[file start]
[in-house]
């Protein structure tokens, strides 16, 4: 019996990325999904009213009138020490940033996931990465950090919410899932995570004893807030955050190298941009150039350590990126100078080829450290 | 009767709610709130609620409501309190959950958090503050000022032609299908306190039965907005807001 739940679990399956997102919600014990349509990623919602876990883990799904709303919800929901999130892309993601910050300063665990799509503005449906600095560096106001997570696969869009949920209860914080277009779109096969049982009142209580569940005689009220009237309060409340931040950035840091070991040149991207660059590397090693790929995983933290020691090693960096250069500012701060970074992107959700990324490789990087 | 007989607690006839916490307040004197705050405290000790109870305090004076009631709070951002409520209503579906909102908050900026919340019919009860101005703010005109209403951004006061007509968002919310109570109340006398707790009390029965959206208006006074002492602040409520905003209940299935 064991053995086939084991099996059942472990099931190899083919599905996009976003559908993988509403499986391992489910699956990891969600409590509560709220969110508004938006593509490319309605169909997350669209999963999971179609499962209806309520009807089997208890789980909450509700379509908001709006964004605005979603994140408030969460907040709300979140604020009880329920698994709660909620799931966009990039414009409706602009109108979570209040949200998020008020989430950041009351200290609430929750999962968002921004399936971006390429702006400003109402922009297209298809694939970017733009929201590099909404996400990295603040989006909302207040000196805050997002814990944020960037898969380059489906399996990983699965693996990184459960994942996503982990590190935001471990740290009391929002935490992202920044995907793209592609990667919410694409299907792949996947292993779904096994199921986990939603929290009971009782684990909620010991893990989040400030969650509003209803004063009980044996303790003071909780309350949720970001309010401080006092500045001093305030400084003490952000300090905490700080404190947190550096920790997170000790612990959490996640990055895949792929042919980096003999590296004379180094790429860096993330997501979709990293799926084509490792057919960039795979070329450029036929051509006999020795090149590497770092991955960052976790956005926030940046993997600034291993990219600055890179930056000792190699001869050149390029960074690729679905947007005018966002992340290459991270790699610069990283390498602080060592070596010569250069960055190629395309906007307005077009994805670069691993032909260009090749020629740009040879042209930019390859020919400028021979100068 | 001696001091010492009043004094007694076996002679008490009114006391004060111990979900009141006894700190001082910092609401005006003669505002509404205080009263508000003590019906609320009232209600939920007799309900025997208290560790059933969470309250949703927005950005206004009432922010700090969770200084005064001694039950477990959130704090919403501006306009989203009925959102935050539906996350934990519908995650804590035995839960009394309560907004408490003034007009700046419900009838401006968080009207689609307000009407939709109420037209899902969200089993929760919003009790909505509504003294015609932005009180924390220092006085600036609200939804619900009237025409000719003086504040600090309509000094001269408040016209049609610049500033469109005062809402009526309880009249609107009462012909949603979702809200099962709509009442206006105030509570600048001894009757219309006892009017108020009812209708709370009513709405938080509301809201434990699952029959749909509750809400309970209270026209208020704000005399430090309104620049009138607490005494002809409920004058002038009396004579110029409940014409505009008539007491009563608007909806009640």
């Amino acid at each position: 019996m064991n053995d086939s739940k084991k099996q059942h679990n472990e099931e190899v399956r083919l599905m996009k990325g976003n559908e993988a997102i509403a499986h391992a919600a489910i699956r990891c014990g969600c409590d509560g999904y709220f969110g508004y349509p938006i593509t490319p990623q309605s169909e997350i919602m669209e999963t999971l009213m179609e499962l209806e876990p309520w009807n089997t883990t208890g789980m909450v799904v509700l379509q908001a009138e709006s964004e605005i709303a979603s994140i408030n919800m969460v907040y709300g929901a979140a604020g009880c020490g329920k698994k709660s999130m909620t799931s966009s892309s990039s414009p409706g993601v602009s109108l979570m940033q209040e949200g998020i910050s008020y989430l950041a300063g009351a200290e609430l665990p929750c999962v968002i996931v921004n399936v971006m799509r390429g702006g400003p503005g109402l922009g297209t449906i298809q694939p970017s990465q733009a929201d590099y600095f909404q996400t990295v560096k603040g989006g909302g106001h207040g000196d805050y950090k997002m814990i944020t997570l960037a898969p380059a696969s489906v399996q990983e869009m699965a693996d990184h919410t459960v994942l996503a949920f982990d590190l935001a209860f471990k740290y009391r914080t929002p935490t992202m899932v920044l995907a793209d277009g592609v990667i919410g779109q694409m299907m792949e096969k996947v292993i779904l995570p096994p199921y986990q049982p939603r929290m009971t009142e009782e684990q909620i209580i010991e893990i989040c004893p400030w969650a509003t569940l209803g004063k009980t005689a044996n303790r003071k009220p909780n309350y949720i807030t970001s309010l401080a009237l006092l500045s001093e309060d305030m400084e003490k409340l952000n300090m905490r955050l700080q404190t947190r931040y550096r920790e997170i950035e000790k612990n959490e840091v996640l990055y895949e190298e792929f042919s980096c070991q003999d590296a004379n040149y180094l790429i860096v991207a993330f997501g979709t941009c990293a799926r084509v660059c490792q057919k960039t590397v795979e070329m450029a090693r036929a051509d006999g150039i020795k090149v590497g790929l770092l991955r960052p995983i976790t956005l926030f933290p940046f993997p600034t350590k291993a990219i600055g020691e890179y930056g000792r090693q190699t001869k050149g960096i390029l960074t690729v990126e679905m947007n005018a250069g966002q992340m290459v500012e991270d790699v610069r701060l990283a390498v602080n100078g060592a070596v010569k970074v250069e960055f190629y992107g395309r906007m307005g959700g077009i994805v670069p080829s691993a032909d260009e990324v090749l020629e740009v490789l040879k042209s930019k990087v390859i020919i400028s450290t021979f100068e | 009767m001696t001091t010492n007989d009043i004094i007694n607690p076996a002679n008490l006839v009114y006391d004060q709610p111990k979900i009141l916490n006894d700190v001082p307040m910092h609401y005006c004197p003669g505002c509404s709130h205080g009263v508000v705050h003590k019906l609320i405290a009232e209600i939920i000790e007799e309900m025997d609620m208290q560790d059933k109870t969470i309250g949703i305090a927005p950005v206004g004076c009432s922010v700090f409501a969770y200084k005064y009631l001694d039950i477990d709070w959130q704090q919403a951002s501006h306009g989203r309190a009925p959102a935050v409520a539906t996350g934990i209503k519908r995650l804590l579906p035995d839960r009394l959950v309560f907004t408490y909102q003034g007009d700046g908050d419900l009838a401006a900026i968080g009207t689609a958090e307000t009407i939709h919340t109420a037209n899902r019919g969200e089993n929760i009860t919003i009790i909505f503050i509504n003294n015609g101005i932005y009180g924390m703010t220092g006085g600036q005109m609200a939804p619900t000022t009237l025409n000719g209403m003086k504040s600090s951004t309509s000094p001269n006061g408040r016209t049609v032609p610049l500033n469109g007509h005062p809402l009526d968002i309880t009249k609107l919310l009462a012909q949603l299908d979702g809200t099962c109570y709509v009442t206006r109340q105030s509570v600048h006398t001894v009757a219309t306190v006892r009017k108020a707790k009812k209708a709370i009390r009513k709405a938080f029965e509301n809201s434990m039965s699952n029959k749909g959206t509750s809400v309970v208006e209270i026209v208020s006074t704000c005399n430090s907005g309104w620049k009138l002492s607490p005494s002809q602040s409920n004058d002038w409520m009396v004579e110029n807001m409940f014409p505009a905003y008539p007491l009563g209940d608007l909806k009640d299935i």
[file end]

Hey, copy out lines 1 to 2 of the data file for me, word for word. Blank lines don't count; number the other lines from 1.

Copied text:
[in-house]
């Protein structure tokens, strides 16, 4: 019996990325999904009213009138020490940033996931990465950090919410899932995570004893807030955050190298941009150039350590990126100078080829450290 | 009767709610709130609620409501309190959950958090503050000022032609299908306190039965907005807001 739940679990399956997102919600014990349509990623919602876990883990799904709303919800929901999130892309993601910050300063665990799509503005449906600095560096106001997570696969869009949920209860914080277009779109096969049982009142209580569940005689009220009237309060409340931040950035840091070991040149991207660059590397090693790929995983933290020691090693960096250069500012701060970074992107959700990324490789990087 | 007989607690006839916490307040004197705050405290000790109870305090004076009631709070951002409520209503579906909102908050900026919340019919009860101005703010005109209403951004006061007509968002919310109570109340006398707790009390029965959206208006006074002492602040409520905003209940299935 064991053995086939084991099996059942472990099931190899083919599905996009976003559908993988509403499986391992489910699956990891969600409590509560709220969110508004938006593509490319309605169909997350669209999963999971179609499962209806309520009807089997208890789980909450509700379509908001709006964004605005979603994140408030969460907040709300979140604020009880329920698994709660909620799931966009990039414009409706602009109108979570209040949200998020008020989430950041009351200290609430929750999962968002921004399936971006390429702006400003109402922009297209298809694939970017733009929201590099909404996400990295603040989006909302207040000196805050997002814990944020960037898969380059489906399996990983699965693996990184459960994942996503982990590190935001471990740290009391929002935490992202920044995907793209592609990667919410694409299907792949996947292993779904096994199921986990939603929290009971009782684990909620010991893990989040400030969650509003209803004063009980044996303790003071909780309350949720970001309010401080006092500045001093305030400084003490952000300090905490700080404190947190550096920790997170000790612990959490996640990055895949792929042919980096003999590296004379180094790429860096993330997501979709990293799926084509490792057919960039795979070329450029036929051509006999020795090149590497770092991955960052976790956005926030940046993997600034291993990219600055890179930056000792190699001869050149390029960074690729679905947007005018966002992340290459991270790699610069990283390498602080060592070596010569250069960055190629395309906007307005077009994805670069691993032909260009090749020629740009040879042209930019390859020919400028021979100068 | 001696001091010492009043004094007694076996002679008490009114006391004060111990979900009141006894700190001082910092609401005006003669505002509404205080009263508000003590019906609320009232209600939920007799309900025997208290560790059933969470309250949703927005950005206004009432922010700090969770200084005064001694039950477990959130704090919403501006306009989203009925959102935050539906996350934990519908995650804590035995839960009394309560907004408490003034007009700046419900009838401006968080009207689609307000009407939709109420037209899902969200089993929760919003009790909505509504003294015609932005009180924390220092006085600036609200939804619900009237025409000719003086504040600090309509000094001269408040016209049609610049500033469109005062809402009526309880009249609107009462012909949603979702809200099962709509009442206006105030509570600048001894009757219309006892009017108020009812209708709370009513709405938080509301809201434990699952029959749909509750809400309970209270026209208020704000005399430090309104620049009138607490005494002809409920004058002038009396004579110029409940014409505009008539007491009563608007909806009640």